But he noted that Target and Wal-Mart can take advantage of their stores in this game as they increasingly cater to customers.
Target has been pushing on a lot of fronts, from readjusting free shipping thresholds to planning to test a new same-day service at a store in Manhattan.
"We believe that the future of retail is both digital and physical, and successful retailers will need to provide an outstanding experience in both," Chief Operating Officer John Mulligan told investors on Wednesday.
Target had quietly raised its free shipping threshold to $35 from $25 this month, going in the opposite direction of Wal-Mart and Amazon. Asked about that move Wednesday, Chief Financial Officer Kathy R. Smith said that very few online orders are below $35.
But she said, "We will always evaluate."
Wal-Mart had lowered its bar to $35 from $50 earlier this year and scrapped its program called SavingsPass that offered free shipping but had an annual fee...
Amazon to reach $1,110 this year on increasing e-commerce dominance, JPMorgan says
Tae Kim, CNBC
May 17, 2017
Investors should buy Amazon stock because its share of the U.S. e-commerce market will rise significantly in the next two years, according to JPMorgan, which reiterated its overweight rating on the internet company.
"We believe Amazon is well positioned as the market leader in e-commerce, where it's still early days with U.S. e-commerce representing ~12% of adjusted retail sales (ex-gas, food, and autos)," analyst Doug Anmuth wrote in a note to clients Wednesday...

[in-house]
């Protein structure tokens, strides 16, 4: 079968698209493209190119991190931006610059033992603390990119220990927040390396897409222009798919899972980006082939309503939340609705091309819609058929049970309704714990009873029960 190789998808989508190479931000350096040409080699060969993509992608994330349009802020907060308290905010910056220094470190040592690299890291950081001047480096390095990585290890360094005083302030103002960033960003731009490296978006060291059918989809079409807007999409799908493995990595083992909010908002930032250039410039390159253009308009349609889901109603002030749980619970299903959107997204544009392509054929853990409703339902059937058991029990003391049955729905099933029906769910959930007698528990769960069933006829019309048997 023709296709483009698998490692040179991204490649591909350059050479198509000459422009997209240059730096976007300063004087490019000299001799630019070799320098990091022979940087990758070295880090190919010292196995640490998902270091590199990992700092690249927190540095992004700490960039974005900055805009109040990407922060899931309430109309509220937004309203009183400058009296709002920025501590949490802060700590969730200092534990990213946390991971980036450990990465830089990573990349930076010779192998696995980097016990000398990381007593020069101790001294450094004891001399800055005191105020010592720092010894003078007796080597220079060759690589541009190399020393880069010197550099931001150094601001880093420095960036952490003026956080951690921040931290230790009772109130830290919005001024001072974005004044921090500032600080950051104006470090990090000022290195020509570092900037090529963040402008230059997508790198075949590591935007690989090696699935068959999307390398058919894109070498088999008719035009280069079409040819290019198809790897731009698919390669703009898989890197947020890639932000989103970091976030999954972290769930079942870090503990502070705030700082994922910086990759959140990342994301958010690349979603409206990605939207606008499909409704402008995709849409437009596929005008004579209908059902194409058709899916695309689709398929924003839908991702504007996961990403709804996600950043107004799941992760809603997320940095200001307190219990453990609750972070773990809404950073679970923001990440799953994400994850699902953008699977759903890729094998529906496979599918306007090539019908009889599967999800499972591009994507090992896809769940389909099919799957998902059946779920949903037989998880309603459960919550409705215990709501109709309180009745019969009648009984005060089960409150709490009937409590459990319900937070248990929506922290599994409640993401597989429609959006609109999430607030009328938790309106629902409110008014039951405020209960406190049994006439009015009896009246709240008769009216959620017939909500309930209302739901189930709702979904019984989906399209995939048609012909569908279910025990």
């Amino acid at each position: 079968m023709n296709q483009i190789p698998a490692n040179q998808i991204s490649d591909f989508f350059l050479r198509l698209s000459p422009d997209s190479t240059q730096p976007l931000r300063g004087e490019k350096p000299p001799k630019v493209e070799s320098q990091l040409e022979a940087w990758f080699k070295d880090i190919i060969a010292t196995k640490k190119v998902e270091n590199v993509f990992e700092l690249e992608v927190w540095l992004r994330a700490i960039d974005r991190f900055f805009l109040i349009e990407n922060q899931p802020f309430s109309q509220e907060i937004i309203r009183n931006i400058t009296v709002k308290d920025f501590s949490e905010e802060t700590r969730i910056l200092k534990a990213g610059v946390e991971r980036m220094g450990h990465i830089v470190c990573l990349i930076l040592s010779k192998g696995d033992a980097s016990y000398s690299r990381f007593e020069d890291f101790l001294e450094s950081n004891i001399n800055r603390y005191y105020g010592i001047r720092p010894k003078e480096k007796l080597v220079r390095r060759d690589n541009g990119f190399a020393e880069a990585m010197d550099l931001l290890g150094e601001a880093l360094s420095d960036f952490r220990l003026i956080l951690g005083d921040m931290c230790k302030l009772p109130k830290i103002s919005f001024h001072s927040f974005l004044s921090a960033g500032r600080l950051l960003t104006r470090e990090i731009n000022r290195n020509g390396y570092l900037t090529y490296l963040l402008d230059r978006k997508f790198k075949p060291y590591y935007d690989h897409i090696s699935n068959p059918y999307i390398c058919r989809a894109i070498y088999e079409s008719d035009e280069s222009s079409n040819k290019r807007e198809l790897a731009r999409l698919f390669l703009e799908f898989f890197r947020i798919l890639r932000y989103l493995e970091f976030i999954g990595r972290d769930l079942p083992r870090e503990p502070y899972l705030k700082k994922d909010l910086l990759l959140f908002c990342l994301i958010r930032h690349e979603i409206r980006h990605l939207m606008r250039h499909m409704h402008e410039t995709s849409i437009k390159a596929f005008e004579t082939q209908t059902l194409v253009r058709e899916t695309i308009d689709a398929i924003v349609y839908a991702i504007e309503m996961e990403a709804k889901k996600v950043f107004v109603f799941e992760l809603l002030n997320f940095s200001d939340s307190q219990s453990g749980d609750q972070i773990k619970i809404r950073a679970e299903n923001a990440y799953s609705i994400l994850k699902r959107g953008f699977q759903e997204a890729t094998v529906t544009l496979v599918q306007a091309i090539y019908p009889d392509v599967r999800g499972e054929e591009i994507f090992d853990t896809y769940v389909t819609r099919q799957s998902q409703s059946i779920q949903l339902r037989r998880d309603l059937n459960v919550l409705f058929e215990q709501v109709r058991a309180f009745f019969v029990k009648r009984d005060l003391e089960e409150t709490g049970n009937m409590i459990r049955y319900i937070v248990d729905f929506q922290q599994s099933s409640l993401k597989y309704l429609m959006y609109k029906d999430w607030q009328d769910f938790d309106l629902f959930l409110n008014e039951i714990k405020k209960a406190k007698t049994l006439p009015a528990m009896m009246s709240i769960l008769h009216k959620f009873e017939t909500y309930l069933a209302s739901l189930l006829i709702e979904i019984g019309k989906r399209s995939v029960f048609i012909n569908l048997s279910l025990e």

These retailers are proving to be "un-Amazonable"
By Jonathan Berr, CBS MoneyWatch
May 18, 2017
The news from retailing lately has been anything but encouraging. Dominating the headlines are stories about the struggles of Macy's (M), Sears Holdings (SHLD) and JCPenney (JCP) -- and many other names, both venerable and new -- that are closing stores and laying off thousands as consumer spending shifts to Amazon (AMZN) and other online outlets. But the picture isn't entirely bleak.
Retail analysts consider some chains to be "un-Amazonable," meaning they're weathering the Seattle-based e-commerce company's competitive juggernaut better than most. The term is murky since no chain is completely immune from Amazon. For example, Amazon is planning to adding physical grocery and book stores.
Among the brick-and-mortar standouts are off-price retailers such as TJX (TJX), Ross Stores (ROSS), Burlington Stores (BURL) and Nordstrom Rack (JWN). Customers are flocking to them for national brands at rock-bottom prices. They also have merchandise consumers can't find online.
"You need to think about how to make your business as un-Amazonable as possible," Cowen retail analyst Oliver Chen said, adding that off-price retailers "offer national brands at 40 percent to 60 percent off, which is a competitive advantage."
Take TJX, parent of TJ Maxx, Marshalls and HomeGoods. It has posted gains in the critical metric of same-store sales (sales at locations open one year or more) for more than 20 years, and it added 200 stores around the world during the most recent fiscal year. TJX expects to keep up the pace this year and plans to add a total of 1,800 over the long term. Ross Stores plans to add 90 locations this year, while Burlington Stores expects to open 30 on a net basis.